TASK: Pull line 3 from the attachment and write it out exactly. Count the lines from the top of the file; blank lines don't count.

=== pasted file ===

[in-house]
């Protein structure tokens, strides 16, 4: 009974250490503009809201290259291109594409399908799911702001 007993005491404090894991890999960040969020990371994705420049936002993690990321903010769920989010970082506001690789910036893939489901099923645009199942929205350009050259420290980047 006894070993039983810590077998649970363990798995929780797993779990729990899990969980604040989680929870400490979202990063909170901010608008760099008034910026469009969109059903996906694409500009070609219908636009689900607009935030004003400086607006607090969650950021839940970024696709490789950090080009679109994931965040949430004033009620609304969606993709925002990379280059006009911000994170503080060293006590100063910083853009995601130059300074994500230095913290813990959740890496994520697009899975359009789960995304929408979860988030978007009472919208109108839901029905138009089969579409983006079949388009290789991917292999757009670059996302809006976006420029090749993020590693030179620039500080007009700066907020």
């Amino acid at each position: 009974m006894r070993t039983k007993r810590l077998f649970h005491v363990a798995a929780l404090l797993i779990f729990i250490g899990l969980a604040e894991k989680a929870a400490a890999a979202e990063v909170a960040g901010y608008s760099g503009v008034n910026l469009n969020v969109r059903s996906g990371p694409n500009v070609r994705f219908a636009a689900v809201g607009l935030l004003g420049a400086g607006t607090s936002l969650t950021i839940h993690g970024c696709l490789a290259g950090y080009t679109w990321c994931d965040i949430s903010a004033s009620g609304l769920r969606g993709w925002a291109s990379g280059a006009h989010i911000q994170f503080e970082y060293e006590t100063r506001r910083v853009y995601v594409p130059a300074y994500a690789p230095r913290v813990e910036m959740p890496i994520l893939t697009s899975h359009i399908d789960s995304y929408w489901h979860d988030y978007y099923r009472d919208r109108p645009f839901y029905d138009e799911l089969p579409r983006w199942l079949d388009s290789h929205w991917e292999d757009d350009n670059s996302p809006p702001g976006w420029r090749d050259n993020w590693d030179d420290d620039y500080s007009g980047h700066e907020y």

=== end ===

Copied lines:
């Amino acid at each position: 009974m006894r070993t039983k007993r810590l077998f649970h005491v363990a798995a929780l404090l797993i779990f729990i250490g899990l969980a604040e894991k989680a929870a400490a890999a979202e990063v909170a960040g901010y608008s760099g503009v008034n910026l469009n969020v969109r059903s996906g990371p694409n500009v070609r994705f219908a636009a689900v809201g607009l935030l004003g420049a400086g607006t607090s936002l969650t950021i839940h993690g970024c696709l490789a290259g950090y080009t679109w990321c994931d965040i949430s903010a004033s009620g609304l769920r969606g993709w925002a291109s990379g280059a006009h989010i911000q994170f503080e970082y060293e006590t100063r506001r910083v853009y995601v594409p130059a300074y994500a690789p230095r913290v813990e910036m959740p890496i994520l893939t697009s899975h359009i399908d789960s995304y929408w489901h979860d988030y978007y099923r009472d919208r109108p645009f839901y029905d138009e799911l089969p579409r983006w199942l079949d388009s290789h929205w991917e292999d757009d350009n670059s996302p809006p702001g976006w420029r090749d050259n993020w590693d030179d420290d620039y500080s007009g980047h700066e907020y």